Friday, April 29, 2011

Steve Hockensmith's "Dreadfully Ever After"

Steve Hockensmith is the author of Dawn of the Dreadfuls, the best-selling prequel to Pride and Prejudice and Zombies. He also writes the “Holmes on the Range” mystery series. He lives in Alameda, Calif., with a grown-up person, two non-grown-up people and a semi-grown-up dog.

Here he explains the prospects for a big-screen adaptation of his latest novel, Pride and Prejudice and Zombies: Dreadfully Ever After, and his choices for the cast:
Does anyone ask a kernel of corn if it wants to be ground up for tortillas, canned as a Niblet or puffed and powdered and dumped in a Count Chocula box? No. Because everyone knows the kernel of corn has no say in the matter.

Oh, and corn can’t talk. There’s that, as well. If you’ve been asking yourself why your popcorn’s so stand-offish every time you try to start a conversation, now you know why.

I think most people get this about authors, too. Not that we can’t talk! Good god, can we talk. Ever hang out in the bar at a writer’s conference? What a bunch of Chatty Cathys and/or Carls. Finally, we’re in the company of people who find writer’s block, e-book pricing and ourselves as fascinating as we do -- and the booze is tax deductible! The result: schmoozapalooza.

But back to the point at hand. (Yes, there is one.) Most people understand that writers have no say in what becomes of their creations once Hollywood takes them upstairs to show them its etchings. So talking about the cast or director or best boy that you, The Author, would prefer...? It’s not just pie in the sky, it’s usually pie somewhere beyond the orbit of Pluto.

My sky-pie is just a wee tad closer to Earth than usual, however, for this reason: I’ve written the sequel to a novel that might (or might not) be turned into a film very, very soon (or 35 years from now). I’m waffling on the timeline because the adaptation in question hasn’t had a smooth road to the screen. The road, in fact, seems to be mined. Here’s the deal.

My new book is Dreadfully Ever After. It’s the sequel to Pride and Prejudice and Zombies, which has been in development as a feature film since shortly after the invention of celluloid. I think the first director attached to the project was Buster Keaton. Eventually, Flirting with Disaster/Three Kings auteur David O. Russell was brought in to write and direct, and Natalie Portman was set to produce and star. But then Russell left, and Portman left, and a replacement for Russell (Year of the Dog writer/director Mike White) came and went so quickly it felt like a weird dream afterward. (“And then a pony was driving a fire engine, and a giant dog ate the tires, and my mom got mad at the dog and chased it with a newspaper, and Mike White was hired to direct Pride and Prejudice and Zombies, and the dog sat on a...hey, wait. Didn’t that Mike White thing really happen?”)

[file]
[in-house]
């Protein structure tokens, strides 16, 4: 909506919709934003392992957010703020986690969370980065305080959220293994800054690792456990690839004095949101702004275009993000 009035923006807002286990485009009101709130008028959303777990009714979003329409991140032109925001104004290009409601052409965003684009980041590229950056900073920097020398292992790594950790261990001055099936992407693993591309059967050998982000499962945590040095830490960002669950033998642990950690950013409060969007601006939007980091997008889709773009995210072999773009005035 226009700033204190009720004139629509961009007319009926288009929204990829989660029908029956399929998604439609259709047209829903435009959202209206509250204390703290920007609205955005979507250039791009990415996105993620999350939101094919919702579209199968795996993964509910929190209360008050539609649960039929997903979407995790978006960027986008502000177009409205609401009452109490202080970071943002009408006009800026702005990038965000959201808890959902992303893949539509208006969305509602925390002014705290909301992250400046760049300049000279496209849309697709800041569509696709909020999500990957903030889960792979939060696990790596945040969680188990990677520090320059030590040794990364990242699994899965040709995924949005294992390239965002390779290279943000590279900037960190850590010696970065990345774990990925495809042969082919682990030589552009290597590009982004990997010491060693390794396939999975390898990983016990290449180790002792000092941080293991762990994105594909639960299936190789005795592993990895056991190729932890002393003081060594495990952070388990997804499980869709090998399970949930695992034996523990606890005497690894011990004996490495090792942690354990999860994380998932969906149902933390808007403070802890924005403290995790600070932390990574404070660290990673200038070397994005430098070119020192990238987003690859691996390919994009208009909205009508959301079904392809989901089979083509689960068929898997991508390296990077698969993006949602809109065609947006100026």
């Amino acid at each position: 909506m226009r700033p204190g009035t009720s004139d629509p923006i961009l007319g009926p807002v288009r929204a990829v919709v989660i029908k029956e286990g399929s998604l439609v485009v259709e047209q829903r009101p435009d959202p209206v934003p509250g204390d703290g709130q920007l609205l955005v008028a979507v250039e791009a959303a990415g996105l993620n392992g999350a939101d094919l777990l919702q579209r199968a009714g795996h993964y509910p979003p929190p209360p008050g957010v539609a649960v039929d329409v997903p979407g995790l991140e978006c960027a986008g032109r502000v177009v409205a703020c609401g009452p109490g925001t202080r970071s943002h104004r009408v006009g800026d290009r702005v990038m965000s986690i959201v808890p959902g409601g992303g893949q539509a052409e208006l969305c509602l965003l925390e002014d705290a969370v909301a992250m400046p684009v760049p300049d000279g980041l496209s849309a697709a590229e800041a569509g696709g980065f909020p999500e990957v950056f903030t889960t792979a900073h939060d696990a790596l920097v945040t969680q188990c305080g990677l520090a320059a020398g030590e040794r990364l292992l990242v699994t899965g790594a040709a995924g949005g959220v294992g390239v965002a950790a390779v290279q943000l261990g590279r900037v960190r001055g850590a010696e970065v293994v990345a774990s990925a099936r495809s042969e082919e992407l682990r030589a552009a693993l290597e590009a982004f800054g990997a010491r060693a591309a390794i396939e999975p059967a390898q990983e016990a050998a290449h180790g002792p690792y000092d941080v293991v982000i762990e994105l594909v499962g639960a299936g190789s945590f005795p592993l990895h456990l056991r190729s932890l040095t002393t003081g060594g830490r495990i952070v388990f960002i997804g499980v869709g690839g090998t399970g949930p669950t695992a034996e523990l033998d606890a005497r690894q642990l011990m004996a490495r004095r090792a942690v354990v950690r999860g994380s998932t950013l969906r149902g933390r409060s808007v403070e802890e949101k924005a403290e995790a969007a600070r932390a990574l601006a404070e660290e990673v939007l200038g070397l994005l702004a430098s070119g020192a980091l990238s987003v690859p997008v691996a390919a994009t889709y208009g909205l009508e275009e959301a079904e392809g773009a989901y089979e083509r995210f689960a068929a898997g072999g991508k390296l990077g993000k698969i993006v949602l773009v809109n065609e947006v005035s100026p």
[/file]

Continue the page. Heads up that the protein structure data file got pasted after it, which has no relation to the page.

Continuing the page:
As I write this, word on the street has it that Craig Gillespie (director of Lars and the Real Girl and the upcoming Fright Night remake) is taking over the project. Could be. Sometimes the word on the street is something one really should pay heed to. Like when it’s STOP, for instance. The rest of the time one should just treat it like NO DUMPING. DRAINS TO BAY. (You ignore that one, too, don’t you? Please tell me it’s not just me. I mean, what else am I supposed to do with all the toxic sludge that’s left over after I’ve brewed up a batch of homemade anti-freeze?)

Any day now (meaning any day between today and the moment our sun goes supernova), it’ll be announced who’s going to play Elizabeth Bennet and Mr. Darcy and Disemboweled Ball Guest #4 and so on in the Pride and Prejudice and Zombies movie. And that’ll determine what actors I get when my novel’s brought to the screen three-ish years later. Assuming the first film’s a hit, of course. If it’s not, when/if my book gets filmed it’ll star refugees from WB dramas of the early ’00s and will premiere on Netflix Instant View.

So, to recap: My novel is actually closer to having a real, live cast than most books, even though “closer” means half a step forward on the high road to China. With that in mind (“that” being the utter futility of this whole thought experiment), I herewith offer my casting picks for Dreadfully Ever After: The Motion Picture.

Elizabeth Bennet: Betty White

Fitzwilliam Darcy: Samuel L. Jackson

Lady Catherine de Bourgh: Lady Gaga

Anne de Bourgh: Adam Lambert (Really. I think he’d nail it. And wouldn’t this whole thing be better as a musical anyway?)

The Dreadfuls: The Kardashians

Disemboweled Ball Guest #4: Me
Visit Steve Hockensmith's website.

Writers Read: Steve Hockensmith.

--Marshal Zeringue